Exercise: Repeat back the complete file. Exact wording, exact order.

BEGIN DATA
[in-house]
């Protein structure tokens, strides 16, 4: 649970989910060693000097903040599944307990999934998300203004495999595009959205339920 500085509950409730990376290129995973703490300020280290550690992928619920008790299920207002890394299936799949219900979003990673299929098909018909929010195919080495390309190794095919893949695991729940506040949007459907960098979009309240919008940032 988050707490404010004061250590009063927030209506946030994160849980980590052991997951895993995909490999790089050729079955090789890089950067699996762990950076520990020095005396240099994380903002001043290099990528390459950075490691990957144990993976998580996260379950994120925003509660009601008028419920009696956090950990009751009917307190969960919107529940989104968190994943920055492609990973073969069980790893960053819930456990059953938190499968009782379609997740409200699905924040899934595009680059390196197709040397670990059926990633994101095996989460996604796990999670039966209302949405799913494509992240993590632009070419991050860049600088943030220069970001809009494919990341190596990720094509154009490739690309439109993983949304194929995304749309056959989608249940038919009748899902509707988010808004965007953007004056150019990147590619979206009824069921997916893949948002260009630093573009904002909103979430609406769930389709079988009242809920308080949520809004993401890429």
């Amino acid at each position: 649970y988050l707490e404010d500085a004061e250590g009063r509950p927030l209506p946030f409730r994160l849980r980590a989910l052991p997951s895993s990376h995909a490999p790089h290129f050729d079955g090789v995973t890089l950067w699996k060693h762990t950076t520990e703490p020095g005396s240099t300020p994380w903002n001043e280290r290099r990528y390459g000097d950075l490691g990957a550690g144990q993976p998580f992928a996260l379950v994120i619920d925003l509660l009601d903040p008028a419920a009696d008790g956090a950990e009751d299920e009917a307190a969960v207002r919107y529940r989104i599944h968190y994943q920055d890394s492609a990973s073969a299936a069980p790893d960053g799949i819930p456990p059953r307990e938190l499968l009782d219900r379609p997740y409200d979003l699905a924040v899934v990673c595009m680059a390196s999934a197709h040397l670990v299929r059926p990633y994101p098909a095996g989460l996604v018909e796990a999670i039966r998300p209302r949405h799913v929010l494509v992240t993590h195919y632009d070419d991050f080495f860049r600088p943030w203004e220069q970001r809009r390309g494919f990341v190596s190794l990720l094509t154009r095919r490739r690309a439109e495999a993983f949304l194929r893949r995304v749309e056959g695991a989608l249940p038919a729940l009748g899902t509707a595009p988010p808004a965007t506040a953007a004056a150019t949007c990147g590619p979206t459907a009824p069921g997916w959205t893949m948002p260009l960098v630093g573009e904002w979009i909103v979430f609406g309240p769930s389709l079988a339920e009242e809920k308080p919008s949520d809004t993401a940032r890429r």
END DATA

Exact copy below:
[in-house]
């Protein structure tokens, strides 16, 4: 649970989910060693000097903040599944307990999934998300203004495999595009959205339920 500085509950409730990376290129995973703490300020280290550690992928619920008790299920207002890394299936799949219900979003990673299929098909018909929010195919080495390309190794095919893949695991729940506040949007459907960098979009309240919008940032 988050707490404010004061250590009063927030209506946030994160849980980590052991997951895993995909490999790089050729079955090789890089950067699996762990950076520990020095005396240099994380903002001043290099990528390459950075490691990957144990993976998580996260379950994120925003509660009601008028419920009696956090950990009751009917307190969960919107529940989104968190994943920055492609990973073969069980790893960053819930456990059953938190499968009782379609997740409200699905924040899934595009680059390196197709040397670990059926990633994101095996989460996604796990999670039966209302949405799913494509992240993590632009070419991050860049600088943030220069970001809009494919990341190596990720094509154009490739690309439109993983949304194929995304749309056959989608249940038919009748899902509707988010808004965007953007004056150019990147590619979206009824069921997916893949948002260009630093573009904002909103979430609406769930389709079988009242809920308080949520809004993401890429």
């Amino acid at each position: 649970y988050l707490e404010d500085a004061e250590g009063r509950p927030l209506p946030f409730r994160l849980r980590a989910l052991p997951s895993s990376h995909a490999p790089h290129f050729d079955g090789v995973t890089l950067w699996k060693h762990t950076t520990e703490p020095g005396s240099t300020p994380w903002n001043e280290r290099r990528y390459g000097d950075l490691g990957a550690g144990q993976p998580f992928a996260l379950v994120i619920d925003l509660l009601d903040p008028a419920a009696d008790g956090a950990e009751d299920e009917a307190a969960v207002r919107y529940r989104i599944h968190y994943q920055d890394s492609a990973s073969a299936a069980p790893d960053g799949i819930p456990p059953r307990e938190l499968l009782d219900r379609p997740y409200d979003l699905a924040v899934v990673c595009m680059a390196s999934a197709h040397l670990v299929r059926p990633y994101p098909a095996g989460l996604v018909e796990a999670i039966r998300p209302r949405h799913v929010l494509v992240t993590h195919y632009d070419d991050f080495f860049r600088p943030w203004e220069q970001r809009r390309g494919f990341v190596s190794l990720l094509t154009r095919r490739r690309a439109e495999a993983f949304l194929r893949r995304v749309e056959g695991a989608l249940p038919a729940l009748g899902t509707a595009p988010p808004a965007t506040a953007a004056a150019t949007c990147g590619p979206t459907a009824p069921g997916w959205t893949m948002p260009l960098v630093g573009e904002w979009i909103v979430f609406g309240p769930s389709l079988a339920e009242e809920k308080p919008s949520d809004t993401a940032r890429r």